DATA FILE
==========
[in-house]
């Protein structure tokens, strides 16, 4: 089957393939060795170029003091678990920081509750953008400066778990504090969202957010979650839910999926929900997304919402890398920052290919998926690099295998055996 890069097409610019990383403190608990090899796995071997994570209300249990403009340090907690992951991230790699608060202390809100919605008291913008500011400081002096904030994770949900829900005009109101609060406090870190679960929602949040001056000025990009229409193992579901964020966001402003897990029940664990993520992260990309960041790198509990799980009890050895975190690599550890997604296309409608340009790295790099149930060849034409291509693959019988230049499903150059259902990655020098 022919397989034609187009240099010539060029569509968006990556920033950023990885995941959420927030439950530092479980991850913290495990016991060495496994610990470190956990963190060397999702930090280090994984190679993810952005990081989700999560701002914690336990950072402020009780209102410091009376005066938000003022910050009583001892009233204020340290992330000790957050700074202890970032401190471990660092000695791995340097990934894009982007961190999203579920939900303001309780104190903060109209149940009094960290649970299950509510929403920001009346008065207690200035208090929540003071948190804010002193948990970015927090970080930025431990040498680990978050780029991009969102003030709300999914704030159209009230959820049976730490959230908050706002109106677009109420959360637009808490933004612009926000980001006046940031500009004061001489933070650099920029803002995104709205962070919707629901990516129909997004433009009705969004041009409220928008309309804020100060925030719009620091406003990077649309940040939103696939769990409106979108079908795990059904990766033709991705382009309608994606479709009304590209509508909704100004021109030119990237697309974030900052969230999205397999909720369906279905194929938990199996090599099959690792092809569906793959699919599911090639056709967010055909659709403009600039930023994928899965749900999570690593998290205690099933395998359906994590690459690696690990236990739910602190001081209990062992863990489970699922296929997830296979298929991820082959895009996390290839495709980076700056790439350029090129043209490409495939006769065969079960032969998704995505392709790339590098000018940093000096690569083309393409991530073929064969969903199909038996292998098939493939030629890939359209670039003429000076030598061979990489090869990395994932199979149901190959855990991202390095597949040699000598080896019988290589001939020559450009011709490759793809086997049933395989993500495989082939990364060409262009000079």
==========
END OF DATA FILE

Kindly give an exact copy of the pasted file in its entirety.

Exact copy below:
[in-house]
């Protein structure tokens, strides 16, 4: 089957393939060795170029003091678990920081509750953008400066778990504090969202957010979650839910999926929900997304919402890398920052290919998926690099295998055996 890069097409610019990383403190608990090899796995071997994570209300249990403009340090907690992951991230790699608060202390809100919605008291913008500011400081002096904030994770949900829900005009109101609060406090870190679960929602949040001056000025990009229409193992579901964020966001402003897990029940664990993520992260990309960041790198509990799980009890050895975190690599550890997604296309409608340009790295790099149930060849034409291509693959019988230049499903150059259902990655020098 022919397989034609187009240099010539060029569509968006990556920033950023990885995941959420927030439950530092479980991850913290495990016991060495496994610990470190956990963190060397999702930090280090994984190679993810952005990081989700999560701002914690336990950072402020009780209102410091009376005066938000003022910050009583001892009233204020340290992330000790957050700074202890970032401190471990660092000695791995340097990934894009982007961190999203579920939900303001309780104190903060109209149940009094960290649970299950509510929403920001009346008065207690200035208090929540003071948190804010002193948990970015927090970080930025431990040498680990978050780029991009969102003030709300999914704030159209009230959820049976730490959230908050706002109106677009109420959360637009808490933004612009926000980001006046940031500009004061001489933070650099920029803002995104709205962070919707629901990516129909997004433009009705969004041009409220928008309309804020100060925030719009620091406003990077649309940040939103696939769990409106979108079908795990059904990766033709991705382009309608994606479709009304590209509508909704100004021109030119990237697309974030900052969230999205397999909720369906279905194929938990199996090599099959690792092809569906793959699919599911090639056709967010055909659709403009600039930023994928899965749900999570690593998290205690099933395998359906994590690459690696690990236990739910602190001081209990062992863990489970699922296929997830296979298929991820082959895009996390290839495709980076700056790439350029090129043209490409495939006769065969079960032969998704995505392709790339590098000018940093000096690569083309393409991530073929064969969903199909038996292998098939493939030629890939359209670039003429000076030598061979990489090869990395994932199979149901190959855990991202390095597949040699000598080896019988290589001939020559450009011709490759793809086997049933395989993500495989082939990364060409262009000079």